You’ve found your dream home, made an offer and applied for a mortgage. But have you given any thought to the cost of title insurance? This all-important policy usually is purchased as part of closing costs and defends buyers and lenders from future property ownership claims, surprise liens and other potentially costly complications with property titles. It can be costly, however, with the fees running about 1 percent of the loan amount. Here, RISMedia offers four ways to cut the cost of a title insurance policy.
1. Shop around for the best deal
Title insurance involves a two-part process. First, a search of a property’s title history is conducted to look for errors or problems with the deed. Then, an insurance policy is underwritten to protect the buyer if any issues are discovered. In several states, insurance providers are allowed to set their own prices, which means the insurance premiums can vary widely. Homebuyers won’t know which title companies offer the best rates unless they shop around. A good place to start comparison-shopping is the website of the American Land Title Association (alta.org), which provides a search engine based on geography. Another option is to ask an independent attorney for help in understanding local regulations, costs involved and insurance company recommendations.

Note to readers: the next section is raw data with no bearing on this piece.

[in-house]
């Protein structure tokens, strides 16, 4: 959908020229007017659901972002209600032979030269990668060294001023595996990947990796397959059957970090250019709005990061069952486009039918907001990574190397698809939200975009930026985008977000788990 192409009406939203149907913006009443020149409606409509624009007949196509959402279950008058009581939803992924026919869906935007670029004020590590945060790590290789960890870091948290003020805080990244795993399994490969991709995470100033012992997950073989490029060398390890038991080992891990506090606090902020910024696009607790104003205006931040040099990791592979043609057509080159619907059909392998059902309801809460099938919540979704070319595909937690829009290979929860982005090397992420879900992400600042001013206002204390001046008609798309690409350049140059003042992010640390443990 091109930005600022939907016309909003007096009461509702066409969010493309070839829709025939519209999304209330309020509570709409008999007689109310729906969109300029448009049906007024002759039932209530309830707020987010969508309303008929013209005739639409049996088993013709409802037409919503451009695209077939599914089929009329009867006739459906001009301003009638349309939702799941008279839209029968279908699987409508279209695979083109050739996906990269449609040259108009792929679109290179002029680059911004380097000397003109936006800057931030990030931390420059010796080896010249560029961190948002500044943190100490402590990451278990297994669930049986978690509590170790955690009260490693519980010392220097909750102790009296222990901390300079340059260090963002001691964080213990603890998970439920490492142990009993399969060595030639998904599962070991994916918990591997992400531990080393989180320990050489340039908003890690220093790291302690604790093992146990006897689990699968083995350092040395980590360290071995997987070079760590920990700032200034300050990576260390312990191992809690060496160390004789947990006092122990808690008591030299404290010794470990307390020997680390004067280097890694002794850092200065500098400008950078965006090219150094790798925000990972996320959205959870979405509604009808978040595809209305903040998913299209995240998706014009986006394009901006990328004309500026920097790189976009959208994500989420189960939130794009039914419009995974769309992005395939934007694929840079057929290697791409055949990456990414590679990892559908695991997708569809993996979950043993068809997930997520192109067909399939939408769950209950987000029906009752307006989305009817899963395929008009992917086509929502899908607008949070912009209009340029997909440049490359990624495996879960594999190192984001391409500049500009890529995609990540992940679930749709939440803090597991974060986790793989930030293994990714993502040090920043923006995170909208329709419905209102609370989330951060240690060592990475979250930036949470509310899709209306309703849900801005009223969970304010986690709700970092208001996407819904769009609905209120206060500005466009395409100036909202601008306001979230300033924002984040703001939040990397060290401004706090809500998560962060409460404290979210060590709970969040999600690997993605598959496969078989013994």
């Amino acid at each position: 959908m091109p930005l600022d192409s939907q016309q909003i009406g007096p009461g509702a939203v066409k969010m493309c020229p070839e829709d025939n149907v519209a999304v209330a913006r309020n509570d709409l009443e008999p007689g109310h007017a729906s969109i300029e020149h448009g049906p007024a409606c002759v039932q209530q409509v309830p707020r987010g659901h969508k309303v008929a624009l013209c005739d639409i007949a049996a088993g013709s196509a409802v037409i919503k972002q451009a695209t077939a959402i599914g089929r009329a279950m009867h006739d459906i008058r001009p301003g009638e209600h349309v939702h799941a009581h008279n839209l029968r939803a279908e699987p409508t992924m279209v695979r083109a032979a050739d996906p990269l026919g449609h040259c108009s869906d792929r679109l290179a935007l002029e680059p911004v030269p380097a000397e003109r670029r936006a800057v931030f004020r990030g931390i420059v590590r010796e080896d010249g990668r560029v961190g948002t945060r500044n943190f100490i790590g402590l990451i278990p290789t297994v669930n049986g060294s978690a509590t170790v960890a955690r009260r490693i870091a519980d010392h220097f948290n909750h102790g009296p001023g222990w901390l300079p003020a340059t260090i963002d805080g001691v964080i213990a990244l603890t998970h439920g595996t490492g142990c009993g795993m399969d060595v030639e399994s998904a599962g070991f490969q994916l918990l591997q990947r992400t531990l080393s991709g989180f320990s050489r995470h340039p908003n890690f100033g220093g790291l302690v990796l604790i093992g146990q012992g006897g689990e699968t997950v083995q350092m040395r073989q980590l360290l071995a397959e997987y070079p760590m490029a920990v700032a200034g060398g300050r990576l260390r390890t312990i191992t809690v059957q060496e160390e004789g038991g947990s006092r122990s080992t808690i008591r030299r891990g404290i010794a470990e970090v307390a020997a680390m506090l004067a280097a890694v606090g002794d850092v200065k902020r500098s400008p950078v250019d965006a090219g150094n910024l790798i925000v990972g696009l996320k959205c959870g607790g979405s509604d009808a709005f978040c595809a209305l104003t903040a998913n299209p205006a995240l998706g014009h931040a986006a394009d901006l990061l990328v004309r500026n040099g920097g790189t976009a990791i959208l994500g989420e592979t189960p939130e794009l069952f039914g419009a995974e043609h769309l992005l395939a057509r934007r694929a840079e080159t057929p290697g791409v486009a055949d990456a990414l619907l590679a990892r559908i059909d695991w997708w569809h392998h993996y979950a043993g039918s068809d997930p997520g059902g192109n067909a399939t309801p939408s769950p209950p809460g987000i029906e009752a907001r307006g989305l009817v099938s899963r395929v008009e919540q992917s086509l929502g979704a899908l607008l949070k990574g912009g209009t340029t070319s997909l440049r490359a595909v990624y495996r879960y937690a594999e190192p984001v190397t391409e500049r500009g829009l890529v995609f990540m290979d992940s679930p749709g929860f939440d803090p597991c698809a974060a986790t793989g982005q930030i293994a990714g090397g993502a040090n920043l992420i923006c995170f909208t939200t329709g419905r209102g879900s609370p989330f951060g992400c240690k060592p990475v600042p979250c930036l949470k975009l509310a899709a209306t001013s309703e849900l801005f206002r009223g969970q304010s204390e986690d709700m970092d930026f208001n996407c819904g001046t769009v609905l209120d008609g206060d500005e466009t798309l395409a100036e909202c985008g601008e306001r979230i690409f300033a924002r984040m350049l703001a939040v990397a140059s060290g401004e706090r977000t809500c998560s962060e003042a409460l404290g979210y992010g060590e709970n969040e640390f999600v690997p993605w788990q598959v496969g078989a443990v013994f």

2. Negotiate the add-on fees
In states where insurance is highly regulated, title insurers don’t have much wiggle room on their rates. So, homebuyers won’t find much difference in premiums from one company to another. However, in nearly all cases, extra fees are part of the transaction when you buy a title insurance policy. These add-on expenses include mail and courier charges, copy fees, and costs for searches and certificates—and these charges can be negotiable, even when the insurance premiums are not.
Experts say you often can reduce these costs simply by calling the title insurance company and asking to have some of the fees removed.
3, Ask for the ‘simultaneous issue rate’
Homebuyers purchase title insurance to protect themselves. Meanwhile, their mortgage company likely will require that a separate insurance policy be issued in the lender’s name. It is typically the borrower’s responsibility to pay for both. Although the two insurance policies are independent of one other, borrowers can buy them together and save as part of the ‘simultaneous issue rate.’ As a result, the total title cost for both policies is usually a lot less than if they were purchased independent of each other. Always be sure to ask for this discount.
4. Ask the seller to pay for your policy
When a local real estate market favors buyers over sellers, homebuyers may have the confidence to ask sellers to pay for title insurance. That used to be an unusual request; however, in a buyer’s market, sellers are motivated and may be more willing to negotiate. However, don’t lose sight of the overall goal, which is to close the sale. There are many other concessions buyers can ask for in a deal—such as a reduced purchase price or a home warranty—that save even more money than having the seller pay for title insurance.